Artists Tackle Slavery, Lynching, And Sexual Violence In New Exhibit
Keeper of My Mothers’ Dreams begins this weekend at The Tube Factory artspace.
Indianapolis collaborative artist LaShawnda Crowe Storm and Bloomington poet Abegunde tell the stories of women who suffered slavery, lynching, sexual violence, and other atrocities. For Storm, the work began in 2004 with a quilt that bluntly depicted one of the few known images of a woman who had been lynched—the piece was called “Becoming Laura Nelson,” and it kicked off a conversation with the community that she has continued since. In 2007, Storm partnered with Abegunde, who added writing to the mix. The pair have used the masquerade traditions of the Yoruba people of Nigeria to remember the women brought from Africa to the Americas as slaves. For instance, women Abegunde knew contributed the names of female ancestors who were enslaved for one of her poems, and audience members at their events have been asked to add the names of women they knew who were impacted by this history of violence.
Storm and Abegunde’s new exhibition, Keeper of My Mothers’ Dreams, opens this weekend at the Tube Factory Artspace with a bronze casting of the pelvis of an African American woman, several representations of the womb provided by other artists, and poetry readings recited in unison with the audience. Here, they collaborated on a discussion of their themes:
What conversation did you begin with “Becoming Laura Nelson”?
Storm: I’ve come from Africa and I’ve become this other being and this is the history that befell me here. It’s not just about lynching, it’s also about the genderedized violence that happens to women through lynching, which is sexual assault and other things.
How has it changed with the new exhibition?
S: We moved to: How do we reclaim all this? That’s what the new pieces in the series are. They bring together these two conversations that are on different ends of the spectrum. These pieces in many ways become the closure on the first conversation and how do we now create a space where one reclaims and rebirths the future that they want versus the one that has, in so many ways, historically opposed women.
Abegunde: Moving from “Laura Nelson,” all of these things have to do with the body. If you consider the body to be its own type of costume, it’s how we move between these costumes. The centerpiece is the pelvis LaShawnda cast. Think of the womb as the world, think of the womb as a point of origin. You get a sense of what it is to be on either side of history and finding a way for the participants, who are also creating representations of their own wombs, to go back to that birth and rebirth.
Are you responding to current racial tensions with your work?
S: I’m not. These events aren’t current; it’s just that they’ve now been brought to the forefront. Any time there is a perceived forward movement of people of color in our country, one way or another—here, we can point to Barack Obama, which made people think that we were living in a country that was not America—you should not be shocked. All you have to do is take a quick backtrack and look at the ’60s, look at the race riots of the ’20s and ’10s that led to the destruction of many black townships because people thought black people were getting ahead too much. I think this whole notion that somehow we’re at a racial crisis does disrespect to the complexity of the history. We’ve never not been in a scenario where we were at a racial crisis moment.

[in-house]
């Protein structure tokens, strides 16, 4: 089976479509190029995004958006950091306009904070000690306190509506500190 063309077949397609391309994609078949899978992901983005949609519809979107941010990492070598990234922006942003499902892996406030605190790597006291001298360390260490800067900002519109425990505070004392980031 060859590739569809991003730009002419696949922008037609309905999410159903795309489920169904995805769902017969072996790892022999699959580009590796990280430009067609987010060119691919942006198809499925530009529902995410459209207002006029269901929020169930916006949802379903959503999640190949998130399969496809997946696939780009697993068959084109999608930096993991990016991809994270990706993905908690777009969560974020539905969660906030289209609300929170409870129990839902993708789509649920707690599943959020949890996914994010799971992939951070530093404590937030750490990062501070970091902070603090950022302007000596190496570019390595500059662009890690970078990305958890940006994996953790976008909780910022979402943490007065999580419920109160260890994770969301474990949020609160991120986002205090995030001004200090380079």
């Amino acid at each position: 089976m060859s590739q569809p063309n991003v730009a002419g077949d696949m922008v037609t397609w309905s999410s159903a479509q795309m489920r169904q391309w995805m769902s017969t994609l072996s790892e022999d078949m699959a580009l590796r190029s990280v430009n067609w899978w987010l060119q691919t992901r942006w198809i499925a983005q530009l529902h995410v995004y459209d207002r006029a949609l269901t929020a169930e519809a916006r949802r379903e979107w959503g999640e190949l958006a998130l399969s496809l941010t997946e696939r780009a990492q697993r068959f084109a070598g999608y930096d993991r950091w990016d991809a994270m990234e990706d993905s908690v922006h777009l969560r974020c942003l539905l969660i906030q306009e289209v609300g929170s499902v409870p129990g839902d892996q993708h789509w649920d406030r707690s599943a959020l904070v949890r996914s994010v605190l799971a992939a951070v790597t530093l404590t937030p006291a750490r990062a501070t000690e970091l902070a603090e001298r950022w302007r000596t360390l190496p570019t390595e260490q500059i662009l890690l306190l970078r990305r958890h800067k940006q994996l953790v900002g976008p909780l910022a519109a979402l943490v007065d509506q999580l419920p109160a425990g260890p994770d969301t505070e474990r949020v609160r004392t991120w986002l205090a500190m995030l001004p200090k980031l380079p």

A: To think that we have been having this conversation and this fight for such a very long time in the world all over is a very frightening thing. To actually have to argue to be legally identified as human so that you can live, and to continue to have to prove to other people that you are human, what does that do to your psyche? That’s a really profound thing to think about, what that must do over centuries to people. You don’t really have to think too much about the contemporary situation and how one responds to it because in the response to history one responds to the contemporary.
Collaboration with the community has been an important aspect of these works. What does that look like?
S: I don’t always know what that looks like going into the process. As the project kind of births itself—because a lot of times as an artist, you’re more like a midwife—we have to think, How do we create space for community to be here? That’s not always the same.
A: For these particular projects, the community is always first and foremost because you can’t do the work around the community and talk about community healing without including them and having them take responsibility for part of that work.
What should people know before they go to the show?
S: The piece itself is the installation, but it is also the poetry, it is also the community interaction component. None can really live without the other because they were born and created together.
A: They are ancestral pieces, so they honor the ancestors. They’re very much grounded in the processes that you see and don’t see around ritual.
How do you hope the audience will be affected?
S: People are complex. These are complex histories. These are very difficult artworks that don’t necessarily—they’re really beautiful, but we don’t hold anything back about what we’re talking about here. What happens will happen.
A: The idea of hoping or having expectations beyond the fact that it gets done and that people come, that’s a little bit too much because everyone will have a different response to it.
Keeper of My Mothers’ Dreams runs through January 20 at Tube Factory Artspace (1125 S. Cruft St.).